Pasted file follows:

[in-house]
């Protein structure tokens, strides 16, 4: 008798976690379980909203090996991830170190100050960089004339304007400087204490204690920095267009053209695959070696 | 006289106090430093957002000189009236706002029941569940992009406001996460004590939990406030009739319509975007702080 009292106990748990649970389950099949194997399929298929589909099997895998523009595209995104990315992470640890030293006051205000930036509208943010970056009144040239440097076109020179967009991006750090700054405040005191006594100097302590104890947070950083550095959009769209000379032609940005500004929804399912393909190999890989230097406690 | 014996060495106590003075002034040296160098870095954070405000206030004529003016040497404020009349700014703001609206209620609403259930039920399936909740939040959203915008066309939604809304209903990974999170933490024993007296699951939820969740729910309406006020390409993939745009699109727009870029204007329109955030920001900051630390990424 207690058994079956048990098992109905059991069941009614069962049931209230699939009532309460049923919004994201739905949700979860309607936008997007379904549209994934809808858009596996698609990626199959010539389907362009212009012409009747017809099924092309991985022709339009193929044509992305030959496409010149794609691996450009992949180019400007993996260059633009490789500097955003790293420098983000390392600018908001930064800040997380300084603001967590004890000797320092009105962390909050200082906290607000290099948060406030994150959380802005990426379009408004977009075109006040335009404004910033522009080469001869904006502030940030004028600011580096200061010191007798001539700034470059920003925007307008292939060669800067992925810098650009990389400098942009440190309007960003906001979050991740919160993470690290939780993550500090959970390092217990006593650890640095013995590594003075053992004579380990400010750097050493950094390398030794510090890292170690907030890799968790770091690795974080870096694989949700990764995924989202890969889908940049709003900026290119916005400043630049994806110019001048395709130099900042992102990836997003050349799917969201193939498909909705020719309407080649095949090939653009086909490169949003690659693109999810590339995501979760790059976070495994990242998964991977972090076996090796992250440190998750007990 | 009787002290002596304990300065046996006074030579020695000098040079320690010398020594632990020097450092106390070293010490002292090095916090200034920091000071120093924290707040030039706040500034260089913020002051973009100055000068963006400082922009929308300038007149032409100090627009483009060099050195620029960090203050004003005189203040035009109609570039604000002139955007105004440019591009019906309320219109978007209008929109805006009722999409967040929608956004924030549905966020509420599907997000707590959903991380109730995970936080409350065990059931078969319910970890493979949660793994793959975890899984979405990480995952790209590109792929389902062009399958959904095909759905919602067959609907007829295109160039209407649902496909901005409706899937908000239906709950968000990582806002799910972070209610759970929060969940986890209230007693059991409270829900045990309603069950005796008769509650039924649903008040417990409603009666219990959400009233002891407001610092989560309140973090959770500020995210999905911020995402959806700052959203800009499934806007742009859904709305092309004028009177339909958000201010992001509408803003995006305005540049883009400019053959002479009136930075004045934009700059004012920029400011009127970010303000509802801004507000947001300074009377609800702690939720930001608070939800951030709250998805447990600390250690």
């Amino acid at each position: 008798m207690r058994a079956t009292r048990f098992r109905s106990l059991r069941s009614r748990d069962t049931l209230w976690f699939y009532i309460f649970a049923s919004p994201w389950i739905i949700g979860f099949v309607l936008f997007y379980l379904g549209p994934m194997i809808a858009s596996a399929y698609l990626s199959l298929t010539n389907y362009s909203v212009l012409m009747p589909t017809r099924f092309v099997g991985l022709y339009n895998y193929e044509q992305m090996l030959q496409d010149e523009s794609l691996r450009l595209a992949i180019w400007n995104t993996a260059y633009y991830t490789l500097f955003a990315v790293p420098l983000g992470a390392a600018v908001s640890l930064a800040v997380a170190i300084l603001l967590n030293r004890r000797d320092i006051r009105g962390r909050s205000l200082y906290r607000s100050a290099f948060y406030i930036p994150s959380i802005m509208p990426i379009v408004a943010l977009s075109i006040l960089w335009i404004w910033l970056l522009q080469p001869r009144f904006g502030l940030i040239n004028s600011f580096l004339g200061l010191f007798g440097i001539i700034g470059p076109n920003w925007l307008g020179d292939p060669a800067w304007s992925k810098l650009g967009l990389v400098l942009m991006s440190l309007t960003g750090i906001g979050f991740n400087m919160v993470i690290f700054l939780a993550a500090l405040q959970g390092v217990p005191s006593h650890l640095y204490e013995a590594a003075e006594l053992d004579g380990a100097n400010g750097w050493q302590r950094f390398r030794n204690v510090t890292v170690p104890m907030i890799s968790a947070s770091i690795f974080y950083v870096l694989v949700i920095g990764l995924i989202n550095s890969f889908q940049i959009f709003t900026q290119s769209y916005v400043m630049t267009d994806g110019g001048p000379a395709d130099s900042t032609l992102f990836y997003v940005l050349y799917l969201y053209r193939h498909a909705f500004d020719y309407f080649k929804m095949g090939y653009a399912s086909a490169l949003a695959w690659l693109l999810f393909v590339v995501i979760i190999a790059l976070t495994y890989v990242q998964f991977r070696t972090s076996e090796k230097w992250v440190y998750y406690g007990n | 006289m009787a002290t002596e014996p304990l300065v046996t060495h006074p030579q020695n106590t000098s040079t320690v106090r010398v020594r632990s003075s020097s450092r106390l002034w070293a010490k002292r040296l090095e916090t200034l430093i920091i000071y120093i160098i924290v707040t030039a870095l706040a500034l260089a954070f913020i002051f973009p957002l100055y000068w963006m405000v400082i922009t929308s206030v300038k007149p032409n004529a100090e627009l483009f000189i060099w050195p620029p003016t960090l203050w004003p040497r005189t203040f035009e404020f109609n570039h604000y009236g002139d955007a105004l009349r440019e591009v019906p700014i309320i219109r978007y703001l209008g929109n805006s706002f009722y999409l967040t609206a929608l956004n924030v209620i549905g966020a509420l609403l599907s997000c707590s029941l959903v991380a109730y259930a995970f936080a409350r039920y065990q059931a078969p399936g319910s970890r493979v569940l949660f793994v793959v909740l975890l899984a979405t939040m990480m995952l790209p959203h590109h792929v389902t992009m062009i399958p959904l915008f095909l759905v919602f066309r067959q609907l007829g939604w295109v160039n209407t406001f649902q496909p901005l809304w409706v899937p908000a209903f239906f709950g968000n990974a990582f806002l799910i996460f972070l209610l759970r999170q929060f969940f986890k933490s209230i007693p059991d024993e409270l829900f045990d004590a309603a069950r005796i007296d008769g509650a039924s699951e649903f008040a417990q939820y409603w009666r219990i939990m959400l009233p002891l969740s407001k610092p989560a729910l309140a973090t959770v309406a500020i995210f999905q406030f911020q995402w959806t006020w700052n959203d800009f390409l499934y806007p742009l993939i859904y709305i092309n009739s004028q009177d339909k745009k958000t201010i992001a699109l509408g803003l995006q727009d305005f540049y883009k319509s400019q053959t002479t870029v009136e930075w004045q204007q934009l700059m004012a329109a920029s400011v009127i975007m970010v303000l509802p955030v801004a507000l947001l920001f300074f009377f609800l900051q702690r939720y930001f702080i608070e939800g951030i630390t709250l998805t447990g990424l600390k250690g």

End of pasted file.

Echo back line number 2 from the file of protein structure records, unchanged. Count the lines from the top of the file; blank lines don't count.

């Protein structure tokens, strides 16, 4: 008798976690379980909203090996991830170190100050960089004339304007400087204490204690920095267009053209695959070696 | 006289106090430093957002000189009236706002029941569940992009406001996460004590939990406030009739319509975007702080 009292106990748990649970389950099949194997399929298929589909099997895998523009595209995104990315992470640890030293006051205000930036509208943010970056009144040239440097076109020179967009991006750090700054405040005191006594100097302590104890947070950083550095959009769209000379032609940005500004929804399912393909190999890989230097406690 | 014996060495106590003075002034040296160098870095954070405000206030004529003016040497404020009349700014703001609206209620609403259930039920399936909740939040959203915008066309939604809304209903990974999170933490024993007296699951939820969740729910309406006020390409993939745009699109727009870029204007329109955030920001900051630390990424 207690058994079956048990098992109905059991069941009614069962049931209230699939009532309460049923919004994201739905949700979860309607936008997007379904549209994934809808858009596996698609990626199959010539389907362009212009012409009747017809099924092309991985022709339009193929044509992305030959496409010149794609691996450009992949180019400007993996260059633009490789500097955003790293420098983000390392600018908001930064800040997380300084603001967590004890000797320092009105962390909050200082906290607000290099948060406030994150959380802005990426379009408004977009075109006040335009404004910033522009080469001869904006502030940030004028600011580096200061010191007798001539700034470059920003925007307008292939060669800067992925810098650009990389400098942009440190309007960003906001979050991740919160993470690290939780993550500090959970390092217990006593650890640095013995590594003075053992004579380990400010750097050493950094390398030794510090890292170690907030890799968790770091690795974080870096694989949700990764995924989202890969889908940049709003900026290119916005400043630049994806110019001048395709130099900042992102990836997003050349799917969201193939498909909705020719309407080649095949090939653009086909490169949003690659693109999810590339995501979760790059976070495994990242998964991977972090076996090796992250440190998750007990 | 009787002290002596304990300065046996006074030579020695000098040079320690010398020594632990020097450092106390070293010490002292090095916090200034920091000071120093924290707040030039706040500034260089913020002051973009100055000068963006400082922009929308300038007149032409100090627009483009060099050195620029960090203050004003005189203040035009109609570039604000002139955007105004440019591009019906309320219109978007209008929109805006009722999409967040929608956004924030549905966020509420599907997000707590959903991380109730995970936080409350065990059931078969319910970890493979949660793994793959975890899984979405990480995952790209590109792929389902062009399958959904095909759905919602067959609907007829295109160039209407649902496909901005409706899937908000239906709950968000990582806002799910972070209610759970929060969940986890209230007693059991409270829900045990309603069950005796008769509650039924649903008040417990409603009666219990959400009233002891407001610092989560309140973090959770500020995210999905911020995402959806700052959203800009499934806007742009859904709305092309004028009177339909958000201010992001509408803003995006305005540049883009400019053959002479009136930075004045934009700059004012920029400011009127970010303000509802801004507000947001300074009377609800702690939720930001608070939800951030709250998805447990600390250690």